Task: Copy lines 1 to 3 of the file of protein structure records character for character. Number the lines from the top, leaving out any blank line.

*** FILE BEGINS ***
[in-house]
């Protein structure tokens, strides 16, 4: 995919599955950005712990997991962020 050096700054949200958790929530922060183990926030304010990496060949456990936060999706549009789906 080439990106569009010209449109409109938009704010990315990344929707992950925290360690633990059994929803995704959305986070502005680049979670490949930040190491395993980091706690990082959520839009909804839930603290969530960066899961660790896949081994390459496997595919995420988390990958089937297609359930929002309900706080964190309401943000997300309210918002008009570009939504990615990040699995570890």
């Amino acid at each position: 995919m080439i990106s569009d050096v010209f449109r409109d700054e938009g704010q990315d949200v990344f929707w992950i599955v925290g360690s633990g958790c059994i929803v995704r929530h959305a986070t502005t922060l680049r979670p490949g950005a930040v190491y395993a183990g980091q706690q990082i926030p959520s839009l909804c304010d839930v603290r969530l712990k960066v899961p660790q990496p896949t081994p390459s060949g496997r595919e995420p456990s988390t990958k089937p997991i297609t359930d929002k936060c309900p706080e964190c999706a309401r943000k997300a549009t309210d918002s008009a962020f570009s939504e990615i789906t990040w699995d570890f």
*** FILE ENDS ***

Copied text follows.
[in-house]
């Protein structure tokens, strides 16, 4: 995919599955950005712990997991962020 050096700054949200958790929530922060183990926030304010990496060949456990936060999706549009789906 080439990106569009010209449109409109938009704010990315990344929707992950925290360690633990059994929803995704959305986070502005680049979670490949930040190491395993980091706690990082959520839009909804839930603290969530960066899961660790896949081994390459496997595919995420988390990958089937297609359930929002309900706080964190309401943000997300309210918002008009570009939504990615990040699995570890």
């Amino acid at each position: 995919m080439i990106s569009d050096v010209f449109r409109d700054e938009g704010q990315d949200v990344f929707w992950i599955v925290g360690s633990g958790c059994i929803v995704r929530h959305a986070t502005t922060l680049r979670p490949g950005a930040v190491y395993a183990g980091q706690q990082i926030p959520s839009l909804c304010d839930v603290r969530l712990k960066v899961p660790q990496p896949t081994p390459s060949g496997r595919e995420p456990s988390t990958k089937p997991i297609t359930d929002k936060c309900p706080e964190c999706a309401r943000k997300a549009t309210d918002s008009a962020f570009s939504e990615i789906t990040w699995d570890f």